From a cursory study of Su Shi’s life history, it is hard not to be moved by his intoxicating love for his first wife (his emotions were nakedly displayed in his commemorative and elegiac song lyrics 江城子, which was written on the tenth anniversary of her death). Some contemporary critics are quick to point out that when he wrote the elegy, he had already been living with his concubine 朝雲 for a few years, thus it showed that he was not that loyal to his wife 王弗. To me, such criticism seems to be applying present-day mores to the ancient times, during which it was the social norm for a widower (even for a man whose wife was alive and well) to take on a concubine. Besides, why should the fact that he had a concubine be a cause for people to doubt his true and lingering emotions for the woman he had once loved with all his heart? On the other hand, neither does writing the elegy mean that he did not love his concubine. To the contrary, as we can see from another equally heart-breaking poem that he wrote after he subsequently lost his concubine to sickness: 悼朝雲詩. Indeed, I would say that Su Shi was an honest man who had no qualms about expressing his true emotions, including the great pains that he suffered from the loss of loved ones. It takes a man of great courage to lay bare his own vulnerability and his inner soul, even if on paper.
Apart from his literary writing skills, the poet was known for his free-mindedness, straight talking ways, patriotic and principled behavior as a court official, although his officialdom career was marked by quite a number of set-backs as a result of his audacity in speaking his own mind. In the early part of his career, he was opposed to the aggressive reform agenda of the prime minister Wang Anshi (王安石), which he considered as too rash, as he thought that gradual reform would have a better chance of success. In the latter part, when Wang’s reform proposals were all struck down by his successor Sima Guang (司馬光), Su Shi was not reticent either about his disapproval of the latter’s radical negation.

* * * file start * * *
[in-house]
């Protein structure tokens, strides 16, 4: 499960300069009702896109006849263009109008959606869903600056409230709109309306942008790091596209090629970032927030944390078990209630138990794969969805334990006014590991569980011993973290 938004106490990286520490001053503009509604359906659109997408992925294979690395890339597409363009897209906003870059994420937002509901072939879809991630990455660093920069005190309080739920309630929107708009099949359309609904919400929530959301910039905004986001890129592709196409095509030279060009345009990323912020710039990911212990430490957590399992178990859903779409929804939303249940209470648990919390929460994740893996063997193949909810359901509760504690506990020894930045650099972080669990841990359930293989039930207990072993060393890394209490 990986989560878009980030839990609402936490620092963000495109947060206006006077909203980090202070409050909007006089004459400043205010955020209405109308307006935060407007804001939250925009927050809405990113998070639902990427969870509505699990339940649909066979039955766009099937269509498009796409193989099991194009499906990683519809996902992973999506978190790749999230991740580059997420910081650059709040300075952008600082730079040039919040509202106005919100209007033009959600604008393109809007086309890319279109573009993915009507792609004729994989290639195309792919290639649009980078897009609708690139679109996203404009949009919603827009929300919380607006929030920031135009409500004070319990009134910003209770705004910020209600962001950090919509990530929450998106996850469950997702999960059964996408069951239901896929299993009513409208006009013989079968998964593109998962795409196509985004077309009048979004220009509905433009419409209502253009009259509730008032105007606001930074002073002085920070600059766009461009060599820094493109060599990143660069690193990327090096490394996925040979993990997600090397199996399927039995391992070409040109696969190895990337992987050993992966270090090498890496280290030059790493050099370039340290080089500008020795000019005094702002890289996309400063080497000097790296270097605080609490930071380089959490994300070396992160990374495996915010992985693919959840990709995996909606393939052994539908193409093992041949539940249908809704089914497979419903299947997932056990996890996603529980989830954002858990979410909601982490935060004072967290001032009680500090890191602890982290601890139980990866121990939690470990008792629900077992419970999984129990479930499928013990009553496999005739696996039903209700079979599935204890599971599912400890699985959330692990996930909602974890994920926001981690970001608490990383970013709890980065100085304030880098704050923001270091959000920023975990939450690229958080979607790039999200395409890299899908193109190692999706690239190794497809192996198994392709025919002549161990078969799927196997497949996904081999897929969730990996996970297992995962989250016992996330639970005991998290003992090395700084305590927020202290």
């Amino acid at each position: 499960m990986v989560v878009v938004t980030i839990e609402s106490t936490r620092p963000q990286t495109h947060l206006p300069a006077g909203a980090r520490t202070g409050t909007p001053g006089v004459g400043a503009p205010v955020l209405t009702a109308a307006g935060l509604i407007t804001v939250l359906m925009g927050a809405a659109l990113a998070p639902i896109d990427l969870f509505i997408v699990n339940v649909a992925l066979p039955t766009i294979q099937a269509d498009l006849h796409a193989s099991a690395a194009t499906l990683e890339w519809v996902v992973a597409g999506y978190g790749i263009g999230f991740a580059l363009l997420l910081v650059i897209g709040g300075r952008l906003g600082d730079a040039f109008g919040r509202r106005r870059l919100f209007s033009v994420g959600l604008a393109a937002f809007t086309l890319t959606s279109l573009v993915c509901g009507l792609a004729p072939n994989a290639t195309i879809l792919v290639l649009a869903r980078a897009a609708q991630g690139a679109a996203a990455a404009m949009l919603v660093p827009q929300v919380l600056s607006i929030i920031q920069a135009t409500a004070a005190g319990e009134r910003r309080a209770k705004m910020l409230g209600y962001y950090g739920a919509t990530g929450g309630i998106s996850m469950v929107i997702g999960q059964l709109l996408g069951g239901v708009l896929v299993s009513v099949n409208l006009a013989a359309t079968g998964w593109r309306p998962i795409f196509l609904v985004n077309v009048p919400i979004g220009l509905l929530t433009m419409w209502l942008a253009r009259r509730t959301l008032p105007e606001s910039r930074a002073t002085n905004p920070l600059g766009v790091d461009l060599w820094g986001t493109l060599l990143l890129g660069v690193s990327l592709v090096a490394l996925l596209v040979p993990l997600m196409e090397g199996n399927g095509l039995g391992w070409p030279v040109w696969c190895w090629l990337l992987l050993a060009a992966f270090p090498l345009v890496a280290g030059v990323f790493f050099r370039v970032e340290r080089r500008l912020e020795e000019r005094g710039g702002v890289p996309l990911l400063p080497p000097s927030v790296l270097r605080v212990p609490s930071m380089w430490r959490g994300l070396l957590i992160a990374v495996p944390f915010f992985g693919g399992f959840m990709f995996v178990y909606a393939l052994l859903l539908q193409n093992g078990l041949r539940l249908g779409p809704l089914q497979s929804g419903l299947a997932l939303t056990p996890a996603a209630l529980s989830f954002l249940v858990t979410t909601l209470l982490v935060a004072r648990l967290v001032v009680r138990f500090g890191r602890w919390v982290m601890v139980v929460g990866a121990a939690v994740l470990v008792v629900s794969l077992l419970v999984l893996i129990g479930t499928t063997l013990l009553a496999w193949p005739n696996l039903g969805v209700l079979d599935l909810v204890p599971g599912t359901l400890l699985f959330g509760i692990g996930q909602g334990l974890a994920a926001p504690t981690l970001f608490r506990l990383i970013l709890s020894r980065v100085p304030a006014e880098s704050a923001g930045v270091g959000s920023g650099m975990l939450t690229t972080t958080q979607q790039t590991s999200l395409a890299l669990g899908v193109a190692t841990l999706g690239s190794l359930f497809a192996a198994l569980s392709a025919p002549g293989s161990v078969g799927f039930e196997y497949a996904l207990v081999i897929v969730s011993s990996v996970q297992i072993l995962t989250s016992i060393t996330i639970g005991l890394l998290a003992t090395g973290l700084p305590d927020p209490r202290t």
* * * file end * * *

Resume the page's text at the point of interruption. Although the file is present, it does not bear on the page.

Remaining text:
The following poem best sums up the tribulations of his career life. The poem, though self-mocking, has no bitterness in tone. He talked of his heart being numb like a log, and that he was feeling aimless like an unanchored boat. Then he named the three places where he was demoted to at different times of his life and said those places painted his entire career.
These verses from two different poems show that Su Shi was an inward-looking person and was always aware of his own uncompromising character and unconventional leanings:-
As for Su Shi’s style of writing, the following excerpt from a letter written by him to his brother gives a description of how he viewed his own writing:-
“吾文如萬斛泉源, 不擇地皆可出, 在平地滔滔汨汨, 雖一日十里無難。及其與山石曲折, 隨物賦形, 而不可自知也。所可知者, 常行於所當行, 止於所不可不止, 如是而已矣。其他雖吾亦不能知也。”
(A translation found on the internet):-
“My style is like a spring of inexhaustible water which bubbles and overflows where it lists, no matter where. Running its course through the plains, it may glide along at the speed of a thousand li a day. When it threads its way through cliffs and mountains, one never knows beforehand what size it would assume to conform with these obstacles – it flows where it must flow and stops where it must stop.”
The following is one of my favorite poems 東欄梨花 by Su Shi and my own English rendition:-
The Original “東欄梨花” (“Pear Blossoms by the East Fence”):-
Pallid pear blossoms afloat, in a deep green sea of willow.
Petals waltzing with catkins in mid-air, all over blown.
By the east fence stands this one sad tree white as snow.
Of life, how clearly can we see, in reality?